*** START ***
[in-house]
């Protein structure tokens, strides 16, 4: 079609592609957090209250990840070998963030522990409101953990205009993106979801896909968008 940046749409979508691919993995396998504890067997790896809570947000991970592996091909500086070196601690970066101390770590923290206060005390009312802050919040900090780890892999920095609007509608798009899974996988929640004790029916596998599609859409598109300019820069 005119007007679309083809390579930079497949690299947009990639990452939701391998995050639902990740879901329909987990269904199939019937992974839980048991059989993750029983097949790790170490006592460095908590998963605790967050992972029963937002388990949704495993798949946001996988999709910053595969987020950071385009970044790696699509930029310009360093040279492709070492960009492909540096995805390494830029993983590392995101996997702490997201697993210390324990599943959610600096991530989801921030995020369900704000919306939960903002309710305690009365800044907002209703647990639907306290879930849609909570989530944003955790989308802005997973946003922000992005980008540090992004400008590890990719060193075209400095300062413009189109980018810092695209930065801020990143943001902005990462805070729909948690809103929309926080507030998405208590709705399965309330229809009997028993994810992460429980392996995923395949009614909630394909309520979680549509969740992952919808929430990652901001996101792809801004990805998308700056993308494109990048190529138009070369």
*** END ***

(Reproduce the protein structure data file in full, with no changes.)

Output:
[in-house]
């Protein structure tokens, strides 16, 4: 079609592609957090209250990840070998963030522990409101953990205009993106979801896909968008 940046749409979508691919993995396998504890067997790896809570947000991970592996091909500086070196601690970066101390770590923290206060005390009312802050919040900090780890892999920095609007509608798009899974996988929640004790029916596998599609859409598109300019820069 005119007007679309083809390579930079497949690299947009990639990452939701391998995050639902990740879901329909987990269904199939019937992974839980048991059989993750029983097949790790170490006592460095908590998963605790967050992972029963937002388990949704495993798949946001996988999709910053595969987020950071385009970044790696699509930029310009360093040279492709070492960009492909540096995805390494830029993983590392995101996997702490997201697993210390324990599943959610600096991530989801921030995020369900704000919306939960903002309710305690009365800044907002209703647990639907306290879930849609909570989530944003955790989308802005997973946003922000992005980008540090992004400008590890990719060193075209400095300062413009189109980018810092695209930065801020990143943001902005990462805070729909948690809103929309926080507030998405208590709705399965309330229809009997028993994810992460429980392996995923395949009614909630394909309520979680549509969740992952919808929430990652901001996101792809801004990805998308700056993308494109990048190529138009070369």